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Economic impact of a cholera epidemic on Mozambique and Bangladesh

As a highly infectious, acute disease, cholera spreads very quickly within and between regions and countries. According to the WHO, there are an estimated
3-5 million cases and 100,000-200,000 deaths due to cholera every year. Outbreaks vary in intensity: incidence rates typically vary from below 0.1% to around 0.4%, case fatality rates range from 0.5% to 10% and epidemics last from a couple of months to more than one year.

The disease is transmitted through the consumption of contaminated water and food, and as a result, is much more prevalent in developing countries where
access to improved water is limited. Around 75% of the population can be infected but show no sign of illness, resulting in the disease spreading when people travel between regions. Prompt treatment coupled with access to safe water and proper sanitation and health education can greatly limit the impact of the disease. With adequate treatment, the case fatality rate for those infected is around 1%, but this can rise dramatically if no treatment is administered or if distribution is inefficient. For instance, the WHO reports a case fatality rate of 6% at the beginning of the 2009 epidemic in Zimbabwe. Therefore, access to treatment and the underlying water infrastructure and education levels determine both the infection and death rates present within a country, and thereby the social and economic costs of a cholera outbreak.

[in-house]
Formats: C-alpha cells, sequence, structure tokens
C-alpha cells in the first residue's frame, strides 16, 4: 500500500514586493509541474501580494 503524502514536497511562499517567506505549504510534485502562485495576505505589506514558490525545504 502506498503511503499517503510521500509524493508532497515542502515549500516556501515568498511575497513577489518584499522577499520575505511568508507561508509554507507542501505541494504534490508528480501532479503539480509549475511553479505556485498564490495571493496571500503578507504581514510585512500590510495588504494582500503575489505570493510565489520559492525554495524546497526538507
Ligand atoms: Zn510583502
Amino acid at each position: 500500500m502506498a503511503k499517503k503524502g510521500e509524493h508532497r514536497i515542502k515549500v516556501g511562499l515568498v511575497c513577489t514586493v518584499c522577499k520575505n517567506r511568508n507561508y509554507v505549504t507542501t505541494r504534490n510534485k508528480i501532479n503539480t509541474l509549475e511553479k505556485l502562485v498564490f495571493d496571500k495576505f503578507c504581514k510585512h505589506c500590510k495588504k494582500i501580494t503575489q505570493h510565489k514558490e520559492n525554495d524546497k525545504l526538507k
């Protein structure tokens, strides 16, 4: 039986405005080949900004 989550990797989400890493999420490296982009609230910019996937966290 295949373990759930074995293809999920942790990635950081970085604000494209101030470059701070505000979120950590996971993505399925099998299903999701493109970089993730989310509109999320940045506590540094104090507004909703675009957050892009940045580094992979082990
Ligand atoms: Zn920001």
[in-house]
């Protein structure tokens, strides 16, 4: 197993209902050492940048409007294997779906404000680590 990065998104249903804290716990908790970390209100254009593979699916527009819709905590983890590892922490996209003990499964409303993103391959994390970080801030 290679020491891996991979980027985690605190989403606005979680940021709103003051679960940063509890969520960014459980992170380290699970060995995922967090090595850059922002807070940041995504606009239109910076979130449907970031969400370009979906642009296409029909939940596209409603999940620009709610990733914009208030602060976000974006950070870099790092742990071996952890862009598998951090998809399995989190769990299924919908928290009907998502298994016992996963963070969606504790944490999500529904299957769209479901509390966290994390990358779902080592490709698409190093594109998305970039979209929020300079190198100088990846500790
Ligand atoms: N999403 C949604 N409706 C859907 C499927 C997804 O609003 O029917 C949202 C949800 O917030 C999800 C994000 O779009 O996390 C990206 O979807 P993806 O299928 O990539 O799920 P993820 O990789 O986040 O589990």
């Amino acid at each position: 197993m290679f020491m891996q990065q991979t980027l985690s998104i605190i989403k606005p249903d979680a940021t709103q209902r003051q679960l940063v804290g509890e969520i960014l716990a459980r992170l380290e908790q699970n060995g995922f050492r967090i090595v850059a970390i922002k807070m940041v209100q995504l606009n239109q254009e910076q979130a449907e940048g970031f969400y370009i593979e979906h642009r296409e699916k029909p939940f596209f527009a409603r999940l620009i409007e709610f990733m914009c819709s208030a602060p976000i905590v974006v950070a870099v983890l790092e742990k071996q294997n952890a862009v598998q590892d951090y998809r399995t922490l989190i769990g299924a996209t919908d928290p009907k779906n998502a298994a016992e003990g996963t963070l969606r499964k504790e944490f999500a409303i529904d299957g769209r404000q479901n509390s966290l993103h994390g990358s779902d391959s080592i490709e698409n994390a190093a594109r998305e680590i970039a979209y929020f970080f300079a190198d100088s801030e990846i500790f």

In this report, using historical benchmarks of previous cholera epidemics as reported in the literature and documented by the International Vaccine Institute (IVI), we estimate the economic impact of a cholera outbreak in Bangladesh and Mozambique. We use Oxford Economics macroeconomic model to capture the main channels of transmission, including demand and supply effects. Since Oxford Economics’ model does not include Bangladesh and Mozambique, we use models for India and South Africa and scale the shocks according to the economic features of Bangladesh and Mozambique. India and South Africa share many similar economic features that imply that the transmission of the shock through the economy is likely to be similar to what would happen in Bangladesh and Mozambique.